The influential Sundance Film Festival opens in the US tomorrow (New Zealand time) with a sizeable Kiwi contingent in attendance and international movies made here featuring in its competitions.
Jemaine Clement has two films at the festival where he and Taika Waititi launched their vampire spoof What We Do in the Shadows a year ago.
He's the lead in People, Places, Things which has been selected for Sundance's US Dramatic Competition and he has a supporting role in Don Verdean which is having its world premiere at the festival.
In People, Places, Things Clement plays a newly single dad of twin girls who is balancing teaching and a career as a graphic novelist, while dealing with the departure of his daughters' mother.
Says the Sundance programme: "Lead actor Jemaine Clement's special brand of nerdy cluelessness is utterly charming and soulful, as are the supporting performances in this understated comedy that revels in the awkwardness of breakups and pokes fun at an erudite New York where everyone's clumsily trying to create a new happy ending."
The film is directed by James C. Strouse, whose Grace is Gone - another single parent story, starring John Cusack - won the the audience award for drama at Sundance in 2007.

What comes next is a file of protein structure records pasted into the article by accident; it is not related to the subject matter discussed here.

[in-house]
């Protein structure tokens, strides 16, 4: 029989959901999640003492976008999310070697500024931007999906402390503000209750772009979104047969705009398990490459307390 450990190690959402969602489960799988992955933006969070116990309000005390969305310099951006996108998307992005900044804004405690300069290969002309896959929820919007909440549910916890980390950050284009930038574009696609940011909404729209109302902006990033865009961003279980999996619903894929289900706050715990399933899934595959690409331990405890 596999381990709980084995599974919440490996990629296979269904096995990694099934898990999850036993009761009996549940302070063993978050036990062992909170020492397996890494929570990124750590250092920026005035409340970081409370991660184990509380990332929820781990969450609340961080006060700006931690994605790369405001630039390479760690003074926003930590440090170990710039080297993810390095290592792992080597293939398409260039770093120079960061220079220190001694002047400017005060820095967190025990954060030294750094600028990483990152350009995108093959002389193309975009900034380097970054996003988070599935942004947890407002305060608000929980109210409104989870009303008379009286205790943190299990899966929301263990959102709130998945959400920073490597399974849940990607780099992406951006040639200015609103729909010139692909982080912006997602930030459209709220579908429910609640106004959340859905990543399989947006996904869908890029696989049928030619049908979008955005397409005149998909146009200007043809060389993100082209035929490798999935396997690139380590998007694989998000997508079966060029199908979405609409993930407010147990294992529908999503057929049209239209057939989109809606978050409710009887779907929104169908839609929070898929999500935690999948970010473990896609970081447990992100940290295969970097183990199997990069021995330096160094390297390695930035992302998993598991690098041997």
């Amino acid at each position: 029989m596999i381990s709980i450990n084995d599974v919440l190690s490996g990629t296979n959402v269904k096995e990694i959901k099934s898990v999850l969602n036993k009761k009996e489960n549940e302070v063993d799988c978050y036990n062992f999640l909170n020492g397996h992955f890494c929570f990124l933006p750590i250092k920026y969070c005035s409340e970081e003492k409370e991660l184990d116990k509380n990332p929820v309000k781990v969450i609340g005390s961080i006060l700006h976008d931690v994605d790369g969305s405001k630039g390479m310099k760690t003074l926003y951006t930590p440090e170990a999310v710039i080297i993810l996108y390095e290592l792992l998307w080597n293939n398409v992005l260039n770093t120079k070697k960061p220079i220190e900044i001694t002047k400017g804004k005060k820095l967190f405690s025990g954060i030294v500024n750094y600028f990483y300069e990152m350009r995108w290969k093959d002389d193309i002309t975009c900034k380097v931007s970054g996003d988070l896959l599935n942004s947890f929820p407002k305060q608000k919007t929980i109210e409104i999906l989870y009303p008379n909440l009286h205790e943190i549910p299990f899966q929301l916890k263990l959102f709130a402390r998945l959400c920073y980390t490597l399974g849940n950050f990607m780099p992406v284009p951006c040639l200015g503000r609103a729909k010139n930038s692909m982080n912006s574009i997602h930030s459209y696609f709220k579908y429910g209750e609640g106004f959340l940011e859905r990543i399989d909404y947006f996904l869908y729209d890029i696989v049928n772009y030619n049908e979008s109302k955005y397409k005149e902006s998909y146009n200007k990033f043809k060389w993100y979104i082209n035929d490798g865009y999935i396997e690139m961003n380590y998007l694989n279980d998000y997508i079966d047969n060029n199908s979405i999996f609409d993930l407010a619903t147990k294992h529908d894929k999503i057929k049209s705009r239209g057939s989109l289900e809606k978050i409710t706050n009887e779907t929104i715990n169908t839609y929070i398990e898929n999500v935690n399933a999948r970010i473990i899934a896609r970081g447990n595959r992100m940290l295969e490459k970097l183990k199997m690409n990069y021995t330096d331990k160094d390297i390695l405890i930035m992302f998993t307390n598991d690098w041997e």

In Don Verdean, Clement reunites with Napoleon Dynamite director Jared Hess (whose Gentlemen Broncos he appeared in) in a offbeat comedy about a Biblical archaeologist played by Sam Rockwell.
Sundance regular Waititi will also be back at the festival in Park City, Utah. He's one of the three-member World Cinema Dramatic Jury deciding on the festival's international prizes.
Screening during the festival's midnight sessions will be Turbo Kid, a New Zealand-Canadian co-production which has has two New Zealanders - Ant Timpson and Tim Riley - among the film's five producers.
The post-production on the Montreal-shot film was done in Auckland by editor Luke Haigh.
Described "as the world's first post-apocalyptic coming-of-age splatter actioner with a dash of romance", the film has three Canadian directors, brother and sister Anouk and Yoann-Karl Whissell and Francois Simard who cite Peter Jackson's early low-budget flicks among their inspirations.
Z for Zachariah.
Featuring in the US drama competition is Z for Zachariah, the post-apocalyptic tale starring Chiwetel Ejiofor, Margot Robbie and Chris Pine which was shot on Banks Peninsula and mid Canterbury early last year. Director Craig Zobel's American-backed film is based on the novel by Robert C. O'Brien, about a woman who believes she is the last human on Earth but meets a dying scientist and another survivor.
Also shot in the South Island - in the country around Twizel - and heading to Sundance is Slow West.
It stars Michael Fassbender in the 19th century American frontier story about a teenager (played by Australian Kodi Smit-McPhee) on a journey to find the woman he loves accompanied by Fassbender's mysterious Silas. Selected for the World Cinema Dramatic Competition, it's the debut feature by Scotsman John Maclean.
The film was co-funded by a mix of British backers and the New Zealand Film Commission and will be the third feature for Kiwi television veteran Rachel Gardner, one of two producers on the film with Brit Iain Canning, who won a Best Picture Oscar for The King's Speech.
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